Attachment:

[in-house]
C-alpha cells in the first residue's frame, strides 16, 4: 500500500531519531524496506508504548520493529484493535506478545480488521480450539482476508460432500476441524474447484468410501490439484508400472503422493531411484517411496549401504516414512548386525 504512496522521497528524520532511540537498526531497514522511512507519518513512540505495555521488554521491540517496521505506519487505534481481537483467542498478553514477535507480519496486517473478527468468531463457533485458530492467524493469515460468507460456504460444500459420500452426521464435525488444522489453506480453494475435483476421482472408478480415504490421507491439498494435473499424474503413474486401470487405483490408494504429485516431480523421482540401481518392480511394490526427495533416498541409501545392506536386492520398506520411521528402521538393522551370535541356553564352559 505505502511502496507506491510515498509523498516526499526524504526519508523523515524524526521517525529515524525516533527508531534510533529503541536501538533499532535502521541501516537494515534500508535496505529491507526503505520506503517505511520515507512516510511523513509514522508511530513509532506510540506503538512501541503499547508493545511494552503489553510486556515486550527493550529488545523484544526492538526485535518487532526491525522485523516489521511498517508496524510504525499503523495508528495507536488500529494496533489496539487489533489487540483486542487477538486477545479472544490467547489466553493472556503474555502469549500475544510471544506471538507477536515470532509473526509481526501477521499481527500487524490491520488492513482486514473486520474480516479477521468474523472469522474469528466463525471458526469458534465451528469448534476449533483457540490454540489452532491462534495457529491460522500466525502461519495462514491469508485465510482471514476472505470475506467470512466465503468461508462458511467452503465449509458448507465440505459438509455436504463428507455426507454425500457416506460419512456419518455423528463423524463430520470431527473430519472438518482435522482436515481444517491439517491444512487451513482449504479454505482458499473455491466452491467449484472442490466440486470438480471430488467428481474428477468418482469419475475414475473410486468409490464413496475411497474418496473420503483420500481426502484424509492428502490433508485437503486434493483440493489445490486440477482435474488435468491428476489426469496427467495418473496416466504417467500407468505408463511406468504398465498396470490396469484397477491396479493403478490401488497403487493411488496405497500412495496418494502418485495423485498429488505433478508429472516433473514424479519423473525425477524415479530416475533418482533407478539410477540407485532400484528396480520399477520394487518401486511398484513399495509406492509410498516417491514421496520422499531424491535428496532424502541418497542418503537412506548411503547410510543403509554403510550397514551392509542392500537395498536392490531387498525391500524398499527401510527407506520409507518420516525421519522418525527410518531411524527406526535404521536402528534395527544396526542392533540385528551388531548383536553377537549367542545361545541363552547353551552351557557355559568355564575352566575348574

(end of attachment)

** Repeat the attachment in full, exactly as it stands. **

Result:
[in-house]
C-alpha cells in the first residue's frame, strides 16, 4: 500500500531519531524496506508504548520493529484493535506478545480488521480450539482476508460432500476441524474447484468410501490439484508400472503422493531411484517411496549401504516414512548386525 504512496522521497528524520532511540537498526531497514522511512507519518513512540505495555521488554521491540517496521505506519487505534481481537483467542498478553514477535507480519496486517473478527468468531463457533485458530492467524493469515460468507460456504460444500459420500452426521464435525488444522489453506480453494475435483476421482472408478480415504490421507491439498494435473499424474503413474486401470487405483490408494504429485516431480523421482540401481518392480511394490526427495533416498541409501545392506536386492520398506520411521528402521538393522551370535541356553564352559 505505502511502496507506491510515498509523498516526499526524504526519508523523515524524526521517525529515524525516533527508531534510533529503541536501538533499532535502521541501516537494515534500508535496505529491507526503505520506503517505511520515507512516510511523513509514522508511530513509532506510540506503538512501541503499547508493545511494552503489553510486556515486550527493550529488545523484544526492538526485535518487532526491525522485523516489521511498517508496524510504525499503523495508528495507536488500529494496533489496539487489533489487540483486542487477538486477545479472544490467547489466553493472556503474555502469549500475544510471544506471538507477536515470532509473526509481526501477521499481527500487524490491520488492513482486514473486520474480516479477521468474523472469522474469528466463525471458526469458534465451528469448534476449533483457540490454540489452532491462534495457529491460522500466525502461519495462514491469508485465510482471514476472505470475506467470512466465503468461508462458511467452503465449509458448507465440505459438509455436504463428507455426507454425500457416506460419512456419518455423528463423524463430520470431527473430519472438518482435522482436515481444517491439517491444512487451513482449504479454505482458499473455491466452491467449484472442490466440486470438480471430488467428481474428477468418482469419475475414475473410486468409490464413496475411497474418496473420503483420500481426502484424509492428502490433508485437503486434493483440493489445490486440477482435474488435468491428476489426469496427467495418473496416466504417467500407468505408463511406468504398465498396470490396469484397477491396479493403478490401488497403487493411488496405497500412495496418494502418485495423485498429488505433478508429472516433473514424479519423473525425477524415479530416475533418482533407478539410477540407485532400484528396480520399477520394487518401486511398484513399495509406492509410498516417491514421496520422499531424491535428496532424502541418497542418503537412506548411503547410510543403509554403510550397514551392509542392500537395498536392490531387498525391500524398499527401510527407506520409507518420516525421519522418525527410518531411524527406526535404521536402528534395527544396526542392533540385528551388531548383536553377537549367542545361545541363552547353551552351557557355559568355564575352566575348574